New London police chief out over alleged indecent proposal
NEW LONDON - Police Chief David Seastrand resigned Thursday as part of a negotiated agreement with the Attorney General's Office after a woman he had arrested claimed he asked her to pose for nude pictures in exchange for dropping the charges.
And though the woman, identified by her lawyer as a Colby-Sawyer student, has thanked authorities for their investigation, she will pursue a civil case against the now-former chief.
"She would have liked to have seen a criminal prosecution," said Richard Lehmann of Douglas, Leonard and Garvey in Concord, refusing to name his client.
On March 6, a complaint was made to the Attorney General's Office regarding Seastrand's alleged interaction with an adult female who had been arrested a few days prior, he said.
The woman alleged that Seastrand said her charges would be dropped if she allowed him to take a series of nude photographs of her. Authorities would not say why the woman was arrested, but said the chief made the request of her a few days after she was arrested and released.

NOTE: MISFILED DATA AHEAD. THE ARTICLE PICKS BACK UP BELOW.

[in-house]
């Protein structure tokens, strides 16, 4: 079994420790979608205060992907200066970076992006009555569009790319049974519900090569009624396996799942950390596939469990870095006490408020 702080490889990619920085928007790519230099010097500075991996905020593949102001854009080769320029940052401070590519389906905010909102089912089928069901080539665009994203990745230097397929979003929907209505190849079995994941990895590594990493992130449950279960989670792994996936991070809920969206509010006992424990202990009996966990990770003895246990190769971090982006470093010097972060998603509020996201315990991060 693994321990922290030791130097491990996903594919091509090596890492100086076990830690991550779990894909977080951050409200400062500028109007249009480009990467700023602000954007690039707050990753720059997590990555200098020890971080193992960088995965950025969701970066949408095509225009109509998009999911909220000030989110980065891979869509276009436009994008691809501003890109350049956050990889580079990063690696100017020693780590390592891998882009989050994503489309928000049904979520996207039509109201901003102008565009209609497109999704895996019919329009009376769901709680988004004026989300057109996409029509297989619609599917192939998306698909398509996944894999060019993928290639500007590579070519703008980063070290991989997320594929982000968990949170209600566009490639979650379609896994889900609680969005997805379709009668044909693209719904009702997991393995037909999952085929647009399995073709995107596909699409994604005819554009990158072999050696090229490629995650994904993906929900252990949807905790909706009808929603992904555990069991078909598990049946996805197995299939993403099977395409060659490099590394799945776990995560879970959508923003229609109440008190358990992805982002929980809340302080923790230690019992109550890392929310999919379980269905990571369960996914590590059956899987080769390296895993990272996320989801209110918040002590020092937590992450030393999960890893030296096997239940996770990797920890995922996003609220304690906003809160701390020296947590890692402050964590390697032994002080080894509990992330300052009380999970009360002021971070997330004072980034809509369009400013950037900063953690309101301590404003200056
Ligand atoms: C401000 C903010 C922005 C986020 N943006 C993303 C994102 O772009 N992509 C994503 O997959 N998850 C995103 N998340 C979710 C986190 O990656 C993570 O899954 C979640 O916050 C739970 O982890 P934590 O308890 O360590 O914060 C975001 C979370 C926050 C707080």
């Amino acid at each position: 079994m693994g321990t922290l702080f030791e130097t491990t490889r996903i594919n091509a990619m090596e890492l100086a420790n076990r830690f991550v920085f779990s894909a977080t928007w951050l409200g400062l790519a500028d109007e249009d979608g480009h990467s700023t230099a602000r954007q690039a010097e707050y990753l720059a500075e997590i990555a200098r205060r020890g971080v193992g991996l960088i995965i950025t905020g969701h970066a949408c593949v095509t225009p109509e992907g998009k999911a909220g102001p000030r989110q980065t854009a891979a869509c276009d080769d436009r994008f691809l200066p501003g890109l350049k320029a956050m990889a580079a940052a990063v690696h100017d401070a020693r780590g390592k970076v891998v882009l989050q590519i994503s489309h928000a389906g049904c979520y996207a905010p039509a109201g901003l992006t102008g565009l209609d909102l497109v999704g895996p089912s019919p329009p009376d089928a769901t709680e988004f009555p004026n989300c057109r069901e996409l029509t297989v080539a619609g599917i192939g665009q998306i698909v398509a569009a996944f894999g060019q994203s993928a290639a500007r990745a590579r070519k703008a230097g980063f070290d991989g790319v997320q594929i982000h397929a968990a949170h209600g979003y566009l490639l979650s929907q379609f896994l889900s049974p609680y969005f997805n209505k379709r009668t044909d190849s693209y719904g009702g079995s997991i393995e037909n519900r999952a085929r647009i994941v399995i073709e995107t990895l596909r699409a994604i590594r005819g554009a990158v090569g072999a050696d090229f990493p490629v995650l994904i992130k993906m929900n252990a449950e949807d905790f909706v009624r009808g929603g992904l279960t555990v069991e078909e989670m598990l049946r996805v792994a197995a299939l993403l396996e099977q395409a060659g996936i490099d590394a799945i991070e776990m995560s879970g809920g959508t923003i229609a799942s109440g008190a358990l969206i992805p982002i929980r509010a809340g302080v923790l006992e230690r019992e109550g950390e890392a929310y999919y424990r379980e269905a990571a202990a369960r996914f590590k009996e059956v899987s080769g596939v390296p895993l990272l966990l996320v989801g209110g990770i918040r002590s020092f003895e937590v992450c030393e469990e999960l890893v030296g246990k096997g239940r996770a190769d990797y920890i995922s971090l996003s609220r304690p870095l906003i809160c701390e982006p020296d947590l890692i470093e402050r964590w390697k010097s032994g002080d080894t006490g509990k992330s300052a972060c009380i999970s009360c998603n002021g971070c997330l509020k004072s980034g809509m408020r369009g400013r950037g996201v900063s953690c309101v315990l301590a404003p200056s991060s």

Seastrand, who earlier in the week announced he would be retiring at the end of the month for unspecified reasons, has been a member of the New London Police Department for 27 years. He has been chief since 1995. He could not be reached for comment.
In a news release, Attorney General Michael A. Delaney announced that "pursuant to the terms of a negotiated disposition," Seastrand resigned his position Thursday. In addition, Seastrand permanently relinquished his certification as a police officer, Delaney said.
"Based on this complaint, a criminal investigation was initiated," Delaney said. "Given this resolution, the state's investigation will be concluded and criminal charges will not be brought in regard to Seastrand's conduct on March 6."
Senior Assistant Attorney General Jane Young said the woman was in the town's public safety complex, but not in jail, when Seastrand allegedly made his request. No photos were actually taken, she said.
Numerous factors were considered in deciding not to continue with a criminal prosecution, Young said.
"But basically, we have a complainant and a police chief, and no witnesses to what happened," she said.
Authorities concluded that in this case, having Seastrand agree to relinquish his police career was enough.
"He is out of law enforcement now," Young said.
Lehmann said his client "understands and respects" the state's decision, but she will pursue the case further.
"She is concerned that similar things might have happened to other people with that chief," he said. "We are hoping that any others who had similar experiences will come forward."